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22 January 2010
Portrait of Mewar



Portrait of Mewar ruler Maharana Karan Singh I (1620-1678). Unknown artist, Rajput / Mewar style.
Udaipur, circa 1680
Photograph. Original painting on cotton cloth, backed with wood. 196 x 142 cm
© Trustees of the British Museum
1991, 0131.0.1



The Rajput portrait style of full figure largely in profile, in realistic detail and with the use of perspective, followed that of the Mughal court. This contrasts with the confrontal (or forward-facing) style favoured in popular Hinduism for accessing the divine in darshan, the mutual exchange of gazes with a religious image.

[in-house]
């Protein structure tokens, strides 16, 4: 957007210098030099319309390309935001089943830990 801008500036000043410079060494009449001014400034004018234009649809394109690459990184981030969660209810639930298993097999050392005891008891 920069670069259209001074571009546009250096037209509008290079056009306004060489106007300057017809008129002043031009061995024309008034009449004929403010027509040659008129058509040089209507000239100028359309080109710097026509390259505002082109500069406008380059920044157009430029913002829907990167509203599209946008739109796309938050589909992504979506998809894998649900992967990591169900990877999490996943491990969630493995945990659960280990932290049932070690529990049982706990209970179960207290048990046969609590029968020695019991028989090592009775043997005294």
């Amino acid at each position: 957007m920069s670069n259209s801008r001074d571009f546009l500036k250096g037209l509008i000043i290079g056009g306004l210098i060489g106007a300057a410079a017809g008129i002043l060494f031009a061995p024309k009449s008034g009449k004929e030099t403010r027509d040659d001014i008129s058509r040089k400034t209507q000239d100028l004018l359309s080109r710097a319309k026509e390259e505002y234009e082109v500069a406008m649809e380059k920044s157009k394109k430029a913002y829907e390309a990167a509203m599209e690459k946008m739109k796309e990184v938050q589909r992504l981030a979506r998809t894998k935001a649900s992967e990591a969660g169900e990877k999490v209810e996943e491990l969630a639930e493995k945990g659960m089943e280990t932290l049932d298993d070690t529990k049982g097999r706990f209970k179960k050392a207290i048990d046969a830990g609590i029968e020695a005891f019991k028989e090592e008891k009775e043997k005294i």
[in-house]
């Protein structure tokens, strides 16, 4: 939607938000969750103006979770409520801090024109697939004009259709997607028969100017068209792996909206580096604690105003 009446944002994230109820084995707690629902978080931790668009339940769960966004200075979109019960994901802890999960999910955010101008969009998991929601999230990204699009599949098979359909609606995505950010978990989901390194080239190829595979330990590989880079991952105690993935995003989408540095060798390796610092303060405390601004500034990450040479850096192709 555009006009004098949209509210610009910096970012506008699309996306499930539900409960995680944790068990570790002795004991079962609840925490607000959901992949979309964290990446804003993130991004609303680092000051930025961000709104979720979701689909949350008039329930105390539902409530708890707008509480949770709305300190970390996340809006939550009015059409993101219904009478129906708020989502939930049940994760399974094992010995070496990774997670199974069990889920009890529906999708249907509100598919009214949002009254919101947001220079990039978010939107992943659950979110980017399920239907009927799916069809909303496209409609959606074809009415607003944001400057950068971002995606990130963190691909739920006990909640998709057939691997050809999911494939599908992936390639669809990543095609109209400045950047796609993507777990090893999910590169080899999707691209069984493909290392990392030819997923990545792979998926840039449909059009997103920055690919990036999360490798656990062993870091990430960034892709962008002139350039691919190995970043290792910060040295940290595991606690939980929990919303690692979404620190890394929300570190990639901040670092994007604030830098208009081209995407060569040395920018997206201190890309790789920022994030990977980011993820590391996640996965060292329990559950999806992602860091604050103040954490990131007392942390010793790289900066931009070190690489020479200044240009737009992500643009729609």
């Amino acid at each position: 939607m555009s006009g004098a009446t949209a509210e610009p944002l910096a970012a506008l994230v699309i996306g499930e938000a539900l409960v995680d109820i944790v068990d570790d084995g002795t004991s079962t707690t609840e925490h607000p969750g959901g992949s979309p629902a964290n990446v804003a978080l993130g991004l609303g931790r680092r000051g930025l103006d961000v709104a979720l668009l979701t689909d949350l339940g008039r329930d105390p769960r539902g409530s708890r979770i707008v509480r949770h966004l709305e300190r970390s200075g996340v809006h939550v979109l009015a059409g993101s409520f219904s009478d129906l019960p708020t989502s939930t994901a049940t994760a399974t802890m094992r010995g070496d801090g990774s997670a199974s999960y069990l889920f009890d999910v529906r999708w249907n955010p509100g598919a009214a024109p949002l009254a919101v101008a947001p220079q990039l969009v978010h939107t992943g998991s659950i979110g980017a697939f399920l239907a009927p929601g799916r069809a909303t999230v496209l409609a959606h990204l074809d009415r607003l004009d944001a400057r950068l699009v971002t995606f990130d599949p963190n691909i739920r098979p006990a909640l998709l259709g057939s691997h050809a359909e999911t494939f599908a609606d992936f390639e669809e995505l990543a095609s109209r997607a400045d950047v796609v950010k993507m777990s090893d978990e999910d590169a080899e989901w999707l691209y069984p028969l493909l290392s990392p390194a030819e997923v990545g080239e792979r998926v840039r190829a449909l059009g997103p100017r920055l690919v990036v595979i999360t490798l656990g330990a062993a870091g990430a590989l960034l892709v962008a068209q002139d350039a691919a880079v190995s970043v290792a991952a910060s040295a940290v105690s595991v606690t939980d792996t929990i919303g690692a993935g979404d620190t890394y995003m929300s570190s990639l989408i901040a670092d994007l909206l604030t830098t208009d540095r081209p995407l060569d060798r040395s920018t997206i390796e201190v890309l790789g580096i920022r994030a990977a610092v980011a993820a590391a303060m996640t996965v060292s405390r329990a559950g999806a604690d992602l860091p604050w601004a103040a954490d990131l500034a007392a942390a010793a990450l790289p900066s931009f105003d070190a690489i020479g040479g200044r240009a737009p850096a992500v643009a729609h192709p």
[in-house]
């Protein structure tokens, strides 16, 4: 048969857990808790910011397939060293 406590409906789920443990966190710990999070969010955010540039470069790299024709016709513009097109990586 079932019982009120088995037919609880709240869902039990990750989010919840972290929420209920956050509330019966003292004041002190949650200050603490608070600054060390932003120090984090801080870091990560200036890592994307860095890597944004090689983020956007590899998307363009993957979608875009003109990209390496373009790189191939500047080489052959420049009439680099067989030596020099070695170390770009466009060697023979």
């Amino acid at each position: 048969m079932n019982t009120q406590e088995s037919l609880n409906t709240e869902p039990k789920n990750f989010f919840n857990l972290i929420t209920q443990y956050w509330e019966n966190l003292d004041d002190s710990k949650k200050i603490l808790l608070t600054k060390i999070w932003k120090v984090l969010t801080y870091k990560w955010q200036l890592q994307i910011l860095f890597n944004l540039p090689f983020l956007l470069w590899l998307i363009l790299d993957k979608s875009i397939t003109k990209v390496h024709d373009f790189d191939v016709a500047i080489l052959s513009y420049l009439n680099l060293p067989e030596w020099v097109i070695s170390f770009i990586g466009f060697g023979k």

But the profile format was not so much a religious matter (otherwise local elites would hardly have embraced non-Hindu European confrontalism so enthusiastically later) as an ultimately political separation, through a refusal of formalised empathy, between depicted rulers and their largely undepicted followers. This was achieved by maintaining strict profile in head and face while the body turned slightly for a three-quarter view. By the time this image was painted, local artists had probably been familiar with the art of perspective for the up to a century since the idea and technique is thought to have been introduced to the Mughal court in 1580 by Jesuits invited by the Emperor Akbar.






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